Friday, 6 February 2015

How Fragile We Are

I was going to write a sombre-toned post-Charlie-Hebdo blog post about this winter's work mission to fashion week in Paris. You know, grey rooftops and the Eiffel Tower glittering in spite of all that horror. A jitteriness in the air that we may well have been imagining, jittery ourselves. And this contrasted with the wild and rewarding disco night we enjoyed, crowned with countless glasses of champagne. For Paris - she has lived revolution, siege and warfare - is licking her wounds.

But no. I came home from the tragic city to a small-scale family emergency. A child of mine in an ambulance. Everything thankfully resolved hours later in a local hospital. Then a day of follow-up in the wards of the massive hospital in town. Hours of standing, waiting, wishing for food, praying no one would jump the queue, finishing my book and nagging said child, as one does. A long day through which it all came home, how fragile we are. How we think we are steering our destinies but, in the grand arc of our lives, we are not. How we can try so hard to be healthy, to keep our dear ones healthy - and fail.

Like most of us I view hospitals as locations of dread. Awful nights of agony or the agony of a loved one - which you wish you could bear yourself. Mostly, these are relatively minor things which provide stonking stories afterwards: the time that guy crashed into your son and he was carried down the slopes on a stretcher; the time you put on snow chains halfway up the pass coming back from Agordo with your daughter's cracked arm in plaster and sling. But then there are the traumatic moments of fear, tests.. trying to read the doctor's face. The waiting. The knowledge that apart from childbirth or routine checkups, you are never going to be here for an innocent reason. It will always be because something it's wrong or if it isn't now, it will be one day.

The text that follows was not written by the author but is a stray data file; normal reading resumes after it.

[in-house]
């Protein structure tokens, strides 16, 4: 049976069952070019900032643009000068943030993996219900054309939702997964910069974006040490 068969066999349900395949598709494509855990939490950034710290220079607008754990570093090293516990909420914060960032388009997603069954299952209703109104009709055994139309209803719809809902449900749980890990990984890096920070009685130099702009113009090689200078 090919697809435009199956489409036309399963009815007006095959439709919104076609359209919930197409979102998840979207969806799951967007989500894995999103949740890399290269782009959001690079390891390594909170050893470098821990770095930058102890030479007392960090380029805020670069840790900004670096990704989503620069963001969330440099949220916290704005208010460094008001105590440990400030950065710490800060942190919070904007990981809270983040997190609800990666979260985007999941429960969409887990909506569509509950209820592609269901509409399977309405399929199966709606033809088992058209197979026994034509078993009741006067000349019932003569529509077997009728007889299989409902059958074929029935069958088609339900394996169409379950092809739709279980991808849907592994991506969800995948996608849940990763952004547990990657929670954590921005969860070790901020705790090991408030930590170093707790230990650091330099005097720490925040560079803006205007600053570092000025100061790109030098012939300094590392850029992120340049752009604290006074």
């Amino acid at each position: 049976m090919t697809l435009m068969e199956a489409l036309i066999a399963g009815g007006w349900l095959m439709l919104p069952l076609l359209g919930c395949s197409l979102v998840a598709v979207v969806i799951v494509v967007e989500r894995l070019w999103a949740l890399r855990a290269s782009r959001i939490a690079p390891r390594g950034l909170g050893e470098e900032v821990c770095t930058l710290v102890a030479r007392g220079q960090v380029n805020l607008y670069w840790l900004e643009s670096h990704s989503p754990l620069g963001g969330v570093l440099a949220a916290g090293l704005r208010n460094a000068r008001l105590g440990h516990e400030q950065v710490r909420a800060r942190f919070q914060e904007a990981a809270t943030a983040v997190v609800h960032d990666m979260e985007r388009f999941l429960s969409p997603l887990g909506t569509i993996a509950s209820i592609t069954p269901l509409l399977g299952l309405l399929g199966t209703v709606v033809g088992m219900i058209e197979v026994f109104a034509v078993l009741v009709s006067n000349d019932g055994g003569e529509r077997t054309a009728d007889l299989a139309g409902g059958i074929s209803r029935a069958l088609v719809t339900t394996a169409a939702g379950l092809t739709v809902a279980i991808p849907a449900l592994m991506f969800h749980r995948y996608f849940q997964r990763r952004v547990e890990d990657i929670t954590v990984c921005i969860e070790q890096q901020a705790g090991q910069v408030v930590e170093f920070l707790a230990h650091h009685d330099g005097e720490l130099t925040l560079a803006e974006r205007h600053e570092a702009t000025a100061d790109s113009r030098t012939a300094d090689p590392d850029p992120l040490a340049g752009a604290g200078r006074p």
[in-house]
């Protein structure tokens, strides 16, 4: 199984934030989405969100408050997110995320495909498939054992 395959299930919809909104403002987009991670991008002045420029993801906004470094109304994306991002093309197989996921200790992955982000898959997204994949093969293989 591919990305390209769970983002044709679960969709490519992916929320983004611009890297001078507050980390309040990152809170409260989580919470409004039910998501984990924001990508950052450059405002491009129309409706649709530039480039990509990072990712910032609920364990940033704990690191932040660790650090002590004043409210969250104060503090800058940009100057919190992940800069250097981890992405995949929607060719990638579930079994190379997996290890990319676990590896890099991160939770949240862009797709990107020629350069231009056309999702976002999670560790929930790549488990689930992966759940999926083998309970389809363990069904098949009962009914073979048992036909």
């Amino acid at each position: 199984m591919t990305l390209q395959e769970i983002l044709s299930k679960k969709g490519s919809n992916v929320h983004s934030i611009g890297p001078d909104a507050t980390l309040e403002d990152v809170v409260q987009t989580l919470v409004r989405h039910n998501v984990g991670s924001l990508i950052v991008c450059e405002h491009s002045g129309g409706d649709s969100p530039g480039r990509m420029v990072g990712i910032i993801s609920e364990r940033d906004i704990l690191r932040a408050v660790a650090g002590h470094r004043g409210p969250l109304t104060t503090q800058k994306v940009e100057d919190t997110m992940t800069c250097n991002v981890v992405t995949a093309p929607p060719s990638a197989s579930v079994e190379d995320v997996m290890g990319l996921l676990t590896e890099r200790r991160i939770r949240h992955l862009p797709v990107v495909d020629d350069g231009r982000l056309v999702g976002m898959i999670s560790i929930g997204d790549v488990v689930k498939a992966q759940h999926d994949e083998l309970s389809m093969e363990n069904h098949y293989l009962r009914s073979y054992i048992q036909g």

Australian Tim Winton grew up 'In the Shadow of the Hospital' and wrote this stirring piece for Granta. 'No wonder so many great novels have been set in hospitals.. Hospitals make rich fictional settings because from the inside they are such chillingly plausible worlds themselves. They have their own surreal logic, their own absurd governance, their own uncanny weather, and the impotence and boredom they induce is hard to match anywhere by prison or the military.'

Once I finish reading my book I spend numerous hours looking at everybody around. There's a real cast of characters. Old creaky folk on stretchers, a pregnant African lady I can see is in pain, a labourer with blood running down under his cap, listless babies wrapped in scarves. Everyone is exposed, at some extremity of emotion. As Tim Winton says: '..in the lee of the hospital social camouflage slips away.. Where else do people bear their narratives so openly? Body language is heightened, almost balletic..'

Eight hours later when we go outside to the car park it is dark and colder. My son can walk now. We are both starving and glad of our release into the real world. But is it the real world? Or just a reprieve? Still more people pour over the bridge to the main entrance, an endless stream. Hard faces, each of them; fast paces, big coats. Nobody wanders into a hospital.